12 - International Resource Movements& MNCs Chapter 12...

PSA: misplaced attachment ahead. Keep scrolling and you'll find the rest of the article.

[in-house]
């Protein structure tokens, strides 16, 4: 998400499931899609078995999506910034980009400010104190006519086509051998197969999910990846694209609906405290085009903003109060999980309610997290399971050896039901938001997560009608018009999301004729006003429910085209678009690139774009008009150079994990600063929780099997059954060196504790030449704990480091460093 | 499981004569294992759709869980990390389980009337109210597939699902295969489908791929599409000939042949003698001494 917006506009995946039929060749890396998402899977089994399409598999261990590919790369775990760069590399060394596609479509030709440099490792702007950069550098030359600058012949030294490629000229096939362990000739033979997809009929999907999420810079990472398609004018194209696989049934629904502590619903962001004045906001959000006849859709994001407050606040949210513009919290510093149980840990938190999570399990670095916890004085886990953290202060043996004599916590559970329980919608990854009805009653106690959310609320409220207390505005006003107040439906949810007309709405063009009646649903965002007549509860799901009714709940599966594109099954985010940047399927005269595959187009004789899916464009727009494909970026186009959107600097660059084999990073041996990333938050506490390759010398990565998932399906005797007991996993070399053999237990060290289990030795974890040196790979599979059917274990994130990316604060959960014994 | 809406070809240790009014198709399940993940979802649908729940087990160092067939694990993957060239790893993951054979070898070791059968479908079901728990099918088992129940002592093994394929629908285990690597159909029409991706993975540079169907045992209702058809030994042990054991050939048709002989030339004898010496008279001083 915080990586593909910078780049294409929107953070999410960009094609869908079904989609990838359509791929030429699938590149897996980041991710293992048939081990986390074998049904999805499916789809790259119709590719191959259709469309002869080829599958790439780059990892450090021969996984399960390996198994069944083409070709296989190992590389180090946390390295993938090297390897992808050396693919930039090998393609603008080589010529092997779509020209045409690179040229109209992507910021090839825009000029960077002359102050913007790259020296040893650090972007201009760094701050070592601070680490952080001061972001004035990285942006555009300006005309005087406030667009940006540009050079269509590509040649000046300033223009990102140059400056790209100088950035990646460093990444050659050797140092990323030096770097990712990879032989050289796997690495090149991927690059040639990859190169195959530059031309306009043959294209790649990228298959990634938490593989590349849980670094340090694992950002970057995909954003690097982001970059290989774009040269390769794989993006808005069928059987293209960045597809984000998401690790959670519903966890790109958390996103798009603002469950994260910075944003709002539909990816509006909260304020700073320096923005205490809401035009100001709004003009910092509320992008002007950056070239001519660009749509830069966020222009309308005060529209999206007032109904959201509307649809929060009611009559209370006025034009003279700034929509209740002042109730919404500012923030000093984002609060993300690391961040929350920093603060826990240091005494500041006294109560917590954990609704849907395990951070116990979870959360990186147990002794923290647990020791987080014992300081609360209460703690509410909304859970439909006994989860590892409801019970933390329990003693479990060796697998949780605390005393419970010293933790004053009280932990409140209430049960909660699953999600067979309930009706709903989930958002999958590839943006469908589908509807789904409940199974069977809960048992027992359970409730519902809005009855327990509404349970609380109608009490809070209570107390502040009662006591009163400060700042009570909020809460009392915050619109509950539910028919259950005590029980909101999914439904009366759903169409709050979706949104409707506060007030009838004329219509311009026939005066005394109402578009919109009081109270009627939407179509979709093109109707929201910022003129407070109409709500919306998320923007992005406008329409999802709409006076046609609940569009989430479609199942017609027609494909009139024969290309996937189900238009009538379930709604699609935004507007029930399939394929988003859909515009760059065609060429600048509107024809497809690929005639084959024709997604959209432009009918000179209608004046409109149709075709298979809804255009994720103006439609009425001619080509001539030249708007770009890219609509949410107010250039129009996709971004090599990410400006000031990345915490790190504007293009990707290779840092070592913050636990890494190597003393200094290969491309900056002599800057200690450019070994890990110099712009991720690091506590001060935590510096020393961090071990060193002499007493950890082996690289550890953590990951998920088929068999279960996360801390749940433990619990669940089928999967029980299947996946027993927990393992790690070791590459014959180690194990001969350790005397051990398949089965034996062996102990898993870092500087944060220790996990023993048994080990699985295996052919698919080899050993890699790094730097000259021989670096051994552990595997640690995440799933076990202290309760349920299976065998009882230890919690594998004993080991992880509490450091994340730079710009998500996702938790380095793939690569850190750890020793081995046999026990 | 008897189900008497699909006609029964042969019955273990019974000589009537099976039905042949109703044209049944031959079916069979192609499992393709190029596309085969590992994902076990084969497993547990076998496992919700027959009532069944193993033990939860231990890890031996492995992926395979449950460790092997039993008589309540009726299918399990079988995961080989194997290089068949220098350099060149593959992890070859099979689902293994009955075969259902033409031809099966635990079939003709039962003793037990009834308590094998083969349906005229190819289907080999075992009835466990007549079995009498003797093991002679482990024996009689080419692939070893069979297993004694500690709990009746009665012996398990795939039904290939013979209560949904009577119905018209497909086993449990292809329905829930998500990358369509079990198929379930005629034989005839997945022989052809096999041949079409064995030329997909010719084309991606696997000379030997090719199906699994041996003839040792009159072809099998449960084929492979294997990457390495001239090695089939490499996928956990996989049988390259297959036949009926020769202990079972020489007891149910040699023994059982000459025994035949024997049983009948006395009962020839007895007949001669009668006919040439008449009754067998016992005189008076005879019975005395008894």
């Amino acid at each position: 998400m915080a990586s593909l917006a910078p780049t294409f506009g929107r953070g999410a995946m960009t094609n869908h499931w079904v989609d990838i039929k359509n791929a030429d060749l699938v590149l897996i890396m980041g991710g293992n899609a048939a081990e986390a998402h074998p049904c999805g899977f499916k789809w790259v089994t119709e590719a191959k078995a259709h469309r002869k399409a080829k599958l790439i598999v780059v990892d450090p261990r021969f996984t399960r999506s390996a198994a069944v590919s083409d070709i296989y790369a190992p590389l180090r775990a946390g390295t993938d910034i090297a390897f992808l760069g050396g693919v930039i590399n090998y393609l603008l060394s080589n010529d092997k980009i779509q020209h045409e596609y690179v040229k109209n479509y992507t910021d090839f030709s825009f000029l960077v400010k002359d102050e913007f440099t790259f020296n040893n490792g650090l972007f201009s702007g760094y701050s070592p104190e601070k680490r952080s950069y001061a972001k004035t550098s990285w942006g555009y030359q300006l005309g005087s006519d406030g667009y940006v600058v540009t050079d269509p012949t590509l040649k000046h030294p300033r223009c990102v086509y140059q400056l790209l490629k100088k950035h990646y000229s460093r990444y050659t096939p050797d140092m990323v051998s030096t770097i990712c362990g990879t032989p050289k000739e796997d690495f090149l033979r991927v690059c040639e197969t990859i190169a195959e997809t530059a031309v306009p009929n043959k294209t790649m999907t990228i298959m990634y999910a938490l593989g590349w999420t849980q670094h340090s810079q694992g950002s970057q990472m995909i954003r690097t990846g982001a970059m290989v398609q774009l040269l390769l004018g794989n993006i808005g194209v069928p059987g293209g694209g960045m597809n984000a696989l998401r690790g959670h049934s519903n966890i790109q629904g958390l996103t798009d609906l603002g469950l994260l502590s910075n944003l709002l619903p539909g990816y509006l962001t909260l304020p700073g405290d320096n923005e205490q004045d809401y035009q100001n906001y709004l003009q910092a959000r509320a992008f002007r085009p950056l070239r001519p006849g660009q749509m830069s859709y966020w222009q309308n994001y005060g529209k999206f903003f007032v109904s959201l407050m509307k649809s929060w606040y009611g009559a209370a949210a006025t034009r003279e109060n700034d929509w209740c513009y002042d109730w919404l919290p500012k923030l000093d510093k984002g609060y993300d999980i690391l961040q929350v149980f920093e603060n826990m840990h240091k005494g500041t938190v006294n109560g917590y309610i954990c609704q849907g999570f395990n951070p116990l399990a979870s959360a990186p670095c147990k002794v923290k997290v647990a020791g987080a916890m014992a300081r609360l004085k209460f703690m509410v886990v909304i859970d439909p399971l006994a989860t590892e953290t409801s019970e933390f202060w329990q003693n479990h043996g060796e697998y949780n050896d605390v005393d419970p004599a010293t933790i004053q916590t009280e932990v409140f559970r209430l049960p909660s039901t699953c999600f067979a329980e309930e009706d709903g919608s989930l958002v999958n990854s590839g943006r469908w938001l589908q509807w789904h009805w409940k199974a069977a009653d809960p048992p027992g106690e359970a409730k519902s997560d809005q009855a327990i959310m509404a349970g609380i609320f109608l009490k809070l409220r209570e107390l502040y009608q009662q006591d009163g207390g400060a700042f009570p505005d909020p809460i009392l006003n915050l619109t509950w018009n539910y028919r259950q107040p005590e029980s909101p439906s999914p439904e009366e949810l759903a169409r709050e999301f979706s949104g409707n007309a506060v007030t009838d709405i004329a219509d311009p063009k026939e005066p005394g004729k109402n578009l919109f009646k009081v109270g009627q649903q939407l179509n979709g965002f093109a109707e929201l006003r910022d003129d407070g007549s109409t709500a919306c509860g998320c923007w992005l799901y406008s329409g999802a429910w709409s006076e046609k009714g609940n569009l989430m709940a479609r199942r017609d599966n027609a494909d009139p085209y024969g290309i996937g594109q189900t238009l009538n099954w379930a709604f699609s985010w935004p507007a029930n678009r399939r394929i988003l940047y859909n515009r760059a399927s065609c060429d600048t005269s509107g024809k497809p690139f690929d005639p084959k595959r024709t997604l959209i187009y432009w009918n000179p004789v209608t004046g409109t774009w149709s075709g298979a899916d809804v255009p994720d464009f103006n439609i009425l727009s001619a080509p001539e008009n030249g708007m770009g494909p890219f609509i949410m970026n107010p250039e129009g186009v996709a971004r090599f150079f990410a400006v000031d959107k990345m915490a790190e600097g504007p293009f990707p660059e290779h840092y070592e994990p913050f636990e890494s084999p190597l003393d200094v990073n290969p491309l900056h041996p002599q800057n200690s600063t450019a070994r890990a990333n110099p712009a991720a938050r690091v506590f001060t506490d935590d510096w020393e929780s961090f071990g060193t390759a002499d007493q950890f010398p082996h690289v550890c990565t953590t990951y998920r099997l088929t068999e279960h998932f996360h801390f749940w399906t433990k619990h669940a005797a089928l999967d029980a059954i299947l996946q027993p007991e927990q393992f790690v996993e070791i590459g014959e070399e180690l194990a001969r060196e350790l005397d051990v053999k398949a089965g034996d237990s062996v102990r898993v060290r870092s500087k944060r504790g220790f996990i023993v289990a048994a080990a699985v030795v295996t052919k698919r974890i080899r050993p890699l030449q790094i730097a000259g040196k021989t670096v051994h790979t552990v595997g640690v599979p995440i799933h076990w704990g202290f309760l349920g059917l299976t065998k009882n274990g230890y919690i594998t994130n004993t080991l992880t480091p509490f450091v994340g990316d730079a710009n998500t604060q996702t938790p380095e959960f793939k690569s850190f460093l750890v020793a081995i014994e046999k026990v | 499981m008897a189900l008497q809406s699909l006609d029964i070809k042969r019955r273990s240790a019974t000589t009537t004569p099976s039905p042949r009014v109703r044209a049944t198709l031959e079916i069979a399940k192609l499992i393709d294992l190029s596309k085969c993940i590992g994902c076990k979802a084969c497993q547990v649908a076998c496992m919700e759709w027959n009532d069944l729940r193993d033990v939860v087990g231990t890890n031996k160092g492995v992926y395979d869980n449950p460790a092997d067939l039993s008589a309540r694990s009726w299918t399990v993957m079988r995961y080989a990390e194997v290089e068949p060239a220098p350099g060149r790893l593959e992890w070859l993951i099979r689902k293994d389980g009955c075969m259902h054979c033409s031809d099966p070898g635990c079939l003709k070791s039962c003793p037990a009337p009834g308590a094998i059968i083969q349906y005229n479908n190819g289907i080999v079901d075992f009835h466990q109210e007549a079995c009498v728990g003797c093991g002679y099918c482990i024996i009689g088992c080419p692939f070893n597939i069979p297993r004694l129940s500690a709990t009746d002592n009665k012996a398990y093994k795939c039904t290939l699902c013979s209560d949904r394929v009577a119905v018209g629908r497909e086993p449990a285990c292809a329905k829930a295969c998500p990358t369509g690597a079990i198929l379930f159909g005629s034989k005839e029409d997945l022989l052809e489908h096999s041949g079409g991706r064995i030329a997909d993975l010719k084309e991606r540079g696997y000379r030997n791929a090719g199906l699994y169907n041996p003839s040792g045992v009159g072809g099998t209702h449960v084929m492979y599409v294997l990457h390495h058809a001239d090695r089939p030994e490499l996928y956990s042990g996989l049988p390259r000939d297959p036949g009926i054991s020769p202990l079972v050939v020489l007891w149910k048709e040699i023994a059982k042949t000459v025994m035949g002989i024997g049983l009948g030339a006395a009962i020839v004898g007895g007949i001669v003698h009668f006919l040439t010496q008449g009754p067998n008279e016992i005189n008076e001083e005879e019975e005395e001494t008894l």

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Unformatted text preview: International Resource Movements & MNCs Chapter 12 ANHUI UNIVERSITY OF FINANCE AND ECONOMICS 1/18 Key Terms • • • • • • • • Portfolio investment Direct investment Risk diversification Horizontal integration Vertical integration Multinational corporation Transfer pricing Brain drain ANHUI UNIVERSITY OF FINANCE AND ECONOMICS 2/18 1 Introduction Discuss the motives for portfolio and direct investments abroad. Know the welfare effects of international capital flows on investing and host countries. Learn Multinational corporations—the reasons for their existence and some of the problems they create. Ananlyze the reasons for and welfare effects of the international migration of labor in general and of skilled labor in particular. ANHUI UNIVERSITY OF FINANCE AND ECONOMICS 3/18 2 International Trade and Movement of Resources International trade and movements of productive resources can be regarded as substitutes for one another. International trade and movements of productive factors have very different economic effects on the nations involved. There are two main types of foreign investments: Portfolio investments and direct investments. ANHUI UNIVERSITY OF FINANCE AND ECONOMICS 4/18 2 Portfolio Investments and Direct Investments Portfolio investments are purely financial assets, such as Portfolio bonds and stocks, denominated and expressed in a national currency. They take place primarily through financial institutions (banks and investment funds). With bonds, the investor simply lends capital to get fixed bonds, payouts or a return at regular intervals and then receives the face value of the bond at a prespecified date. face With stocks, the investor purchases equity on the net worth stocks, of the firm. Direct investments are real investments in factories, capital Direct goods, land, and inventories where both capital and management are involved and the investor retains control over use of the invested capital. Direct investment usually takes the form of a firm starting a subsidiary or taking control of another firm (by purchasing a majority of the stock). ANHUI UNIVERSITY OF FINANCE AND ECONOMICS 5/18 2.1 Motives for International Portfolio Investments The basic motives are: To earn higher returns abroad. To reduce risks to account for the two-way capital two-way flows. Investors are interested not only in the rate of return but also in the risk associated with a particular investment. The risk with bonds consists of bankruptcy and the variability in their market value. With stocks, the and risk consists of bankruptcy, even greater variability in market value, and the possibility of lower than anticipated returns. Thus, investors maximize returns for a given level of risk and generally accept a higher risk only if returns are higher. returns ANHUI UNIVERSITY OF FINANCE AND ECONOMICS 6/18 2.2 Example of Portfolio Investment Suppose stocks A and B both have a rate of return of 30 percent on average, but there is a fifty-fifty chance that the yield will be either 20% or 40% on stock A and 10 percent or 50 percent on stock B. Stock B is then clearly riskier than stock A. Since both stocks have the same yield on the average, investors should purchase stock A to minimize risks. to If the yield on stock A falls when the yield on stock B rises and vice versa, then by holding both stocks, the investor can still receive a yield of 30% on average but with a much lower risk. The risk of a lower than average yield on stock A is more or less matched by the yield on stock B to be higher than average. As a result, the risk of a portfolio including both stock A and stock B is reduced. ANHUI UNIVERSITY OF FINANCE AND ECONOMICS 7/18 2.2 Example of Portfolio Investment Portfolio theory thus tells us that by investing in securities with yields that are inversely related over time, a given yield can be obtained at a smaller risk or a higher yield can be obtained for the same level of risk for the portfolio as a whole. Since yields on foreign securities (depending primarily on the different economic conditions abroad) are more likely to be inversely related to yields on domestic securities, a portfolio including both domestic and foreign securities can have a higher average yield and/or lower risk than a portfolio containing only domestic securities. ANHUI UNIVERSITY OF FINANCE AND ECONOMICS 8/18 3 Motives for FDI The motives are the same as for portfolio investments: The to earn higher returns and to diversify risks. To get higher returns from higher growth rates abroad, To more favorable tax treatment, or greater availability of infrastructures. infrastructures. They have unique production or managerial skills that could easily and profitably be utilized abroad and over which the corporation wants to retain direct control. This is horizontal integration, the production abroad of a horizontal the differentiated product that is produced at home. differentiated To obtain control of needed raw materials and ensure To an un-interrupted supply at lowest possible cost. This involves vertical integration and is the form of most FDI vertical in developing countries and in some mineral-rich developed countries. To avoid tariffs and restrictions that nations impose on imports or to take advantage of various government subsidies to encourage FDI. ANHUI UNIVERSITY OF FINANCE AND ECONOMICS 9/18 3.1 Welfare Effects of Capital Flows ANHUI UNIVERSITY OF FINANCE AND ECONOMICS 10/18 3.2 Other Effects on Investing & Host Nations Redistribution Effects The total and average return on capital increases, whereas the total and average return to labor decreases in the investing country. The host country also gains from receiving foreign investments, these investments lead to a redistribution of domestic income from capital to labor. FDI tends to reduce the level of employment in the investing country and increase employment in the host country. The Balance of Payments A nation's balance of payments measures its total receipts from and total expenditures to the rest of the world. In the year in which the foreign investment takes place, the foreign expenditures of the investing country increase and cause a balance-of-payments deficit. ANHUI UNIVERSITY OF FINANCE AND ECONOMICS 11/18 4 Reasons for Existence of MNCs The basic reason is to achieve the competitive advantage of a global network of production and distribution. This competitive advantage arises from vertical and horizontal integration with foreign affiliates. By horizontal integration through foreign affiliates, MNCs can better protect and exploit their monopoly power, adapt their products to local conditions and tastes, and ensure consistent product quality. The competitive advantage of MNCs also comes from economies of scale in production, financing, R&D, and the gathering of market information. The large output of MNCs allows them to carry division of labor and specialization in production much further than smaller national firms. ANHUI UNIVERSITY OF FINANCE AND ECONOMICS 12/18 4.1 Problems in Home Country The most alleged harmful effects of MNCs on the home nation is the loss of domestic jobs resulting from foreign direct investments. But they alsocreate some better jobs FDI may undermine the technological superiority and future of the home nation. Another harmful effect of MNCs can result from transfer pricing and similar practices, and from shifting their operations to lower-tax nations, which reduce tax revenues and erode the tax base of the home country. MNCs can circumvent domestic monetary policies and make government control over the economy in the home nation more difficult. ANHUI UNIVERSITY OF FINANCE AND ECONOMICS 13/18 4.2 Problems in Host Country MNCs dominate the economies in host countries including (1) Unwillingness of a local affiliate to export to a nation which is friendly to the host nation but unfriendly to the home nation; home (2) Borrowing of funds abroad to circumvent tight domestic credit conditions and the lending of funds abroad when interest rates are low at home; (3) Effects on national tastes of large-scale advertising for such products as Coca-Cola, jeans, and so on. for (4) Siphoning off of R&D funds to the home nation. While this may be more efficient for the MNC and the world as a whole, it also keeps the host country technologically dependent. (5) Absorbing local savings and entrepreneurial talent. (6) Extract benefits either through tax and tariff benefits or through tax avoidance. or ANHUI UNIVERSITY OF FINANCE AND ECONOMICS 14/18 5 Motives for International Labor Migration Migration takes place for: Economic Reasons and nonMigration Economic economic Reasons. Economics Reasons: prospect of earning higher real Economics wages and income abroad. Non-economic Reasons: greater educational and job Non-economic opportunities for children. Costs: Costs: Expenditures for transportation and the loss of wages; Expenditures Separation from relatives, friends, and familiar surroundings; Need to learn new customs and often a new language; Risks involved in finding a job, housing, and so on in a new land. ANHUI UNIVERSITY OF FINANCE AND ECONOMICS 15/18 6 Welfare Effects of International Labor Migration ANHUI UNIVERSITY OF FINANCE AND ECONOMICS 16/18 7 Discussion Questions • In what sense are international flows of production In resources a substitute for international commodity trade? trade? • What is meant by portfolio investment? What are the What basic motives for international portfolio investment? basic • What is FDI? What are the reasons for FDI? • What are the effects of FDI on the investing and host What nations? • What are the motives for the existence of MNC? • What are the effects of MNCs on the investing and What host nations? host • What are the reasons for labour migration? ANHUI UNIVERSITY OF FINANCE AND ECONOMICS 17/18 Thank You! ANHUI UNIVERSITY OF FINANCE AND ECONOMICS 18/18 ...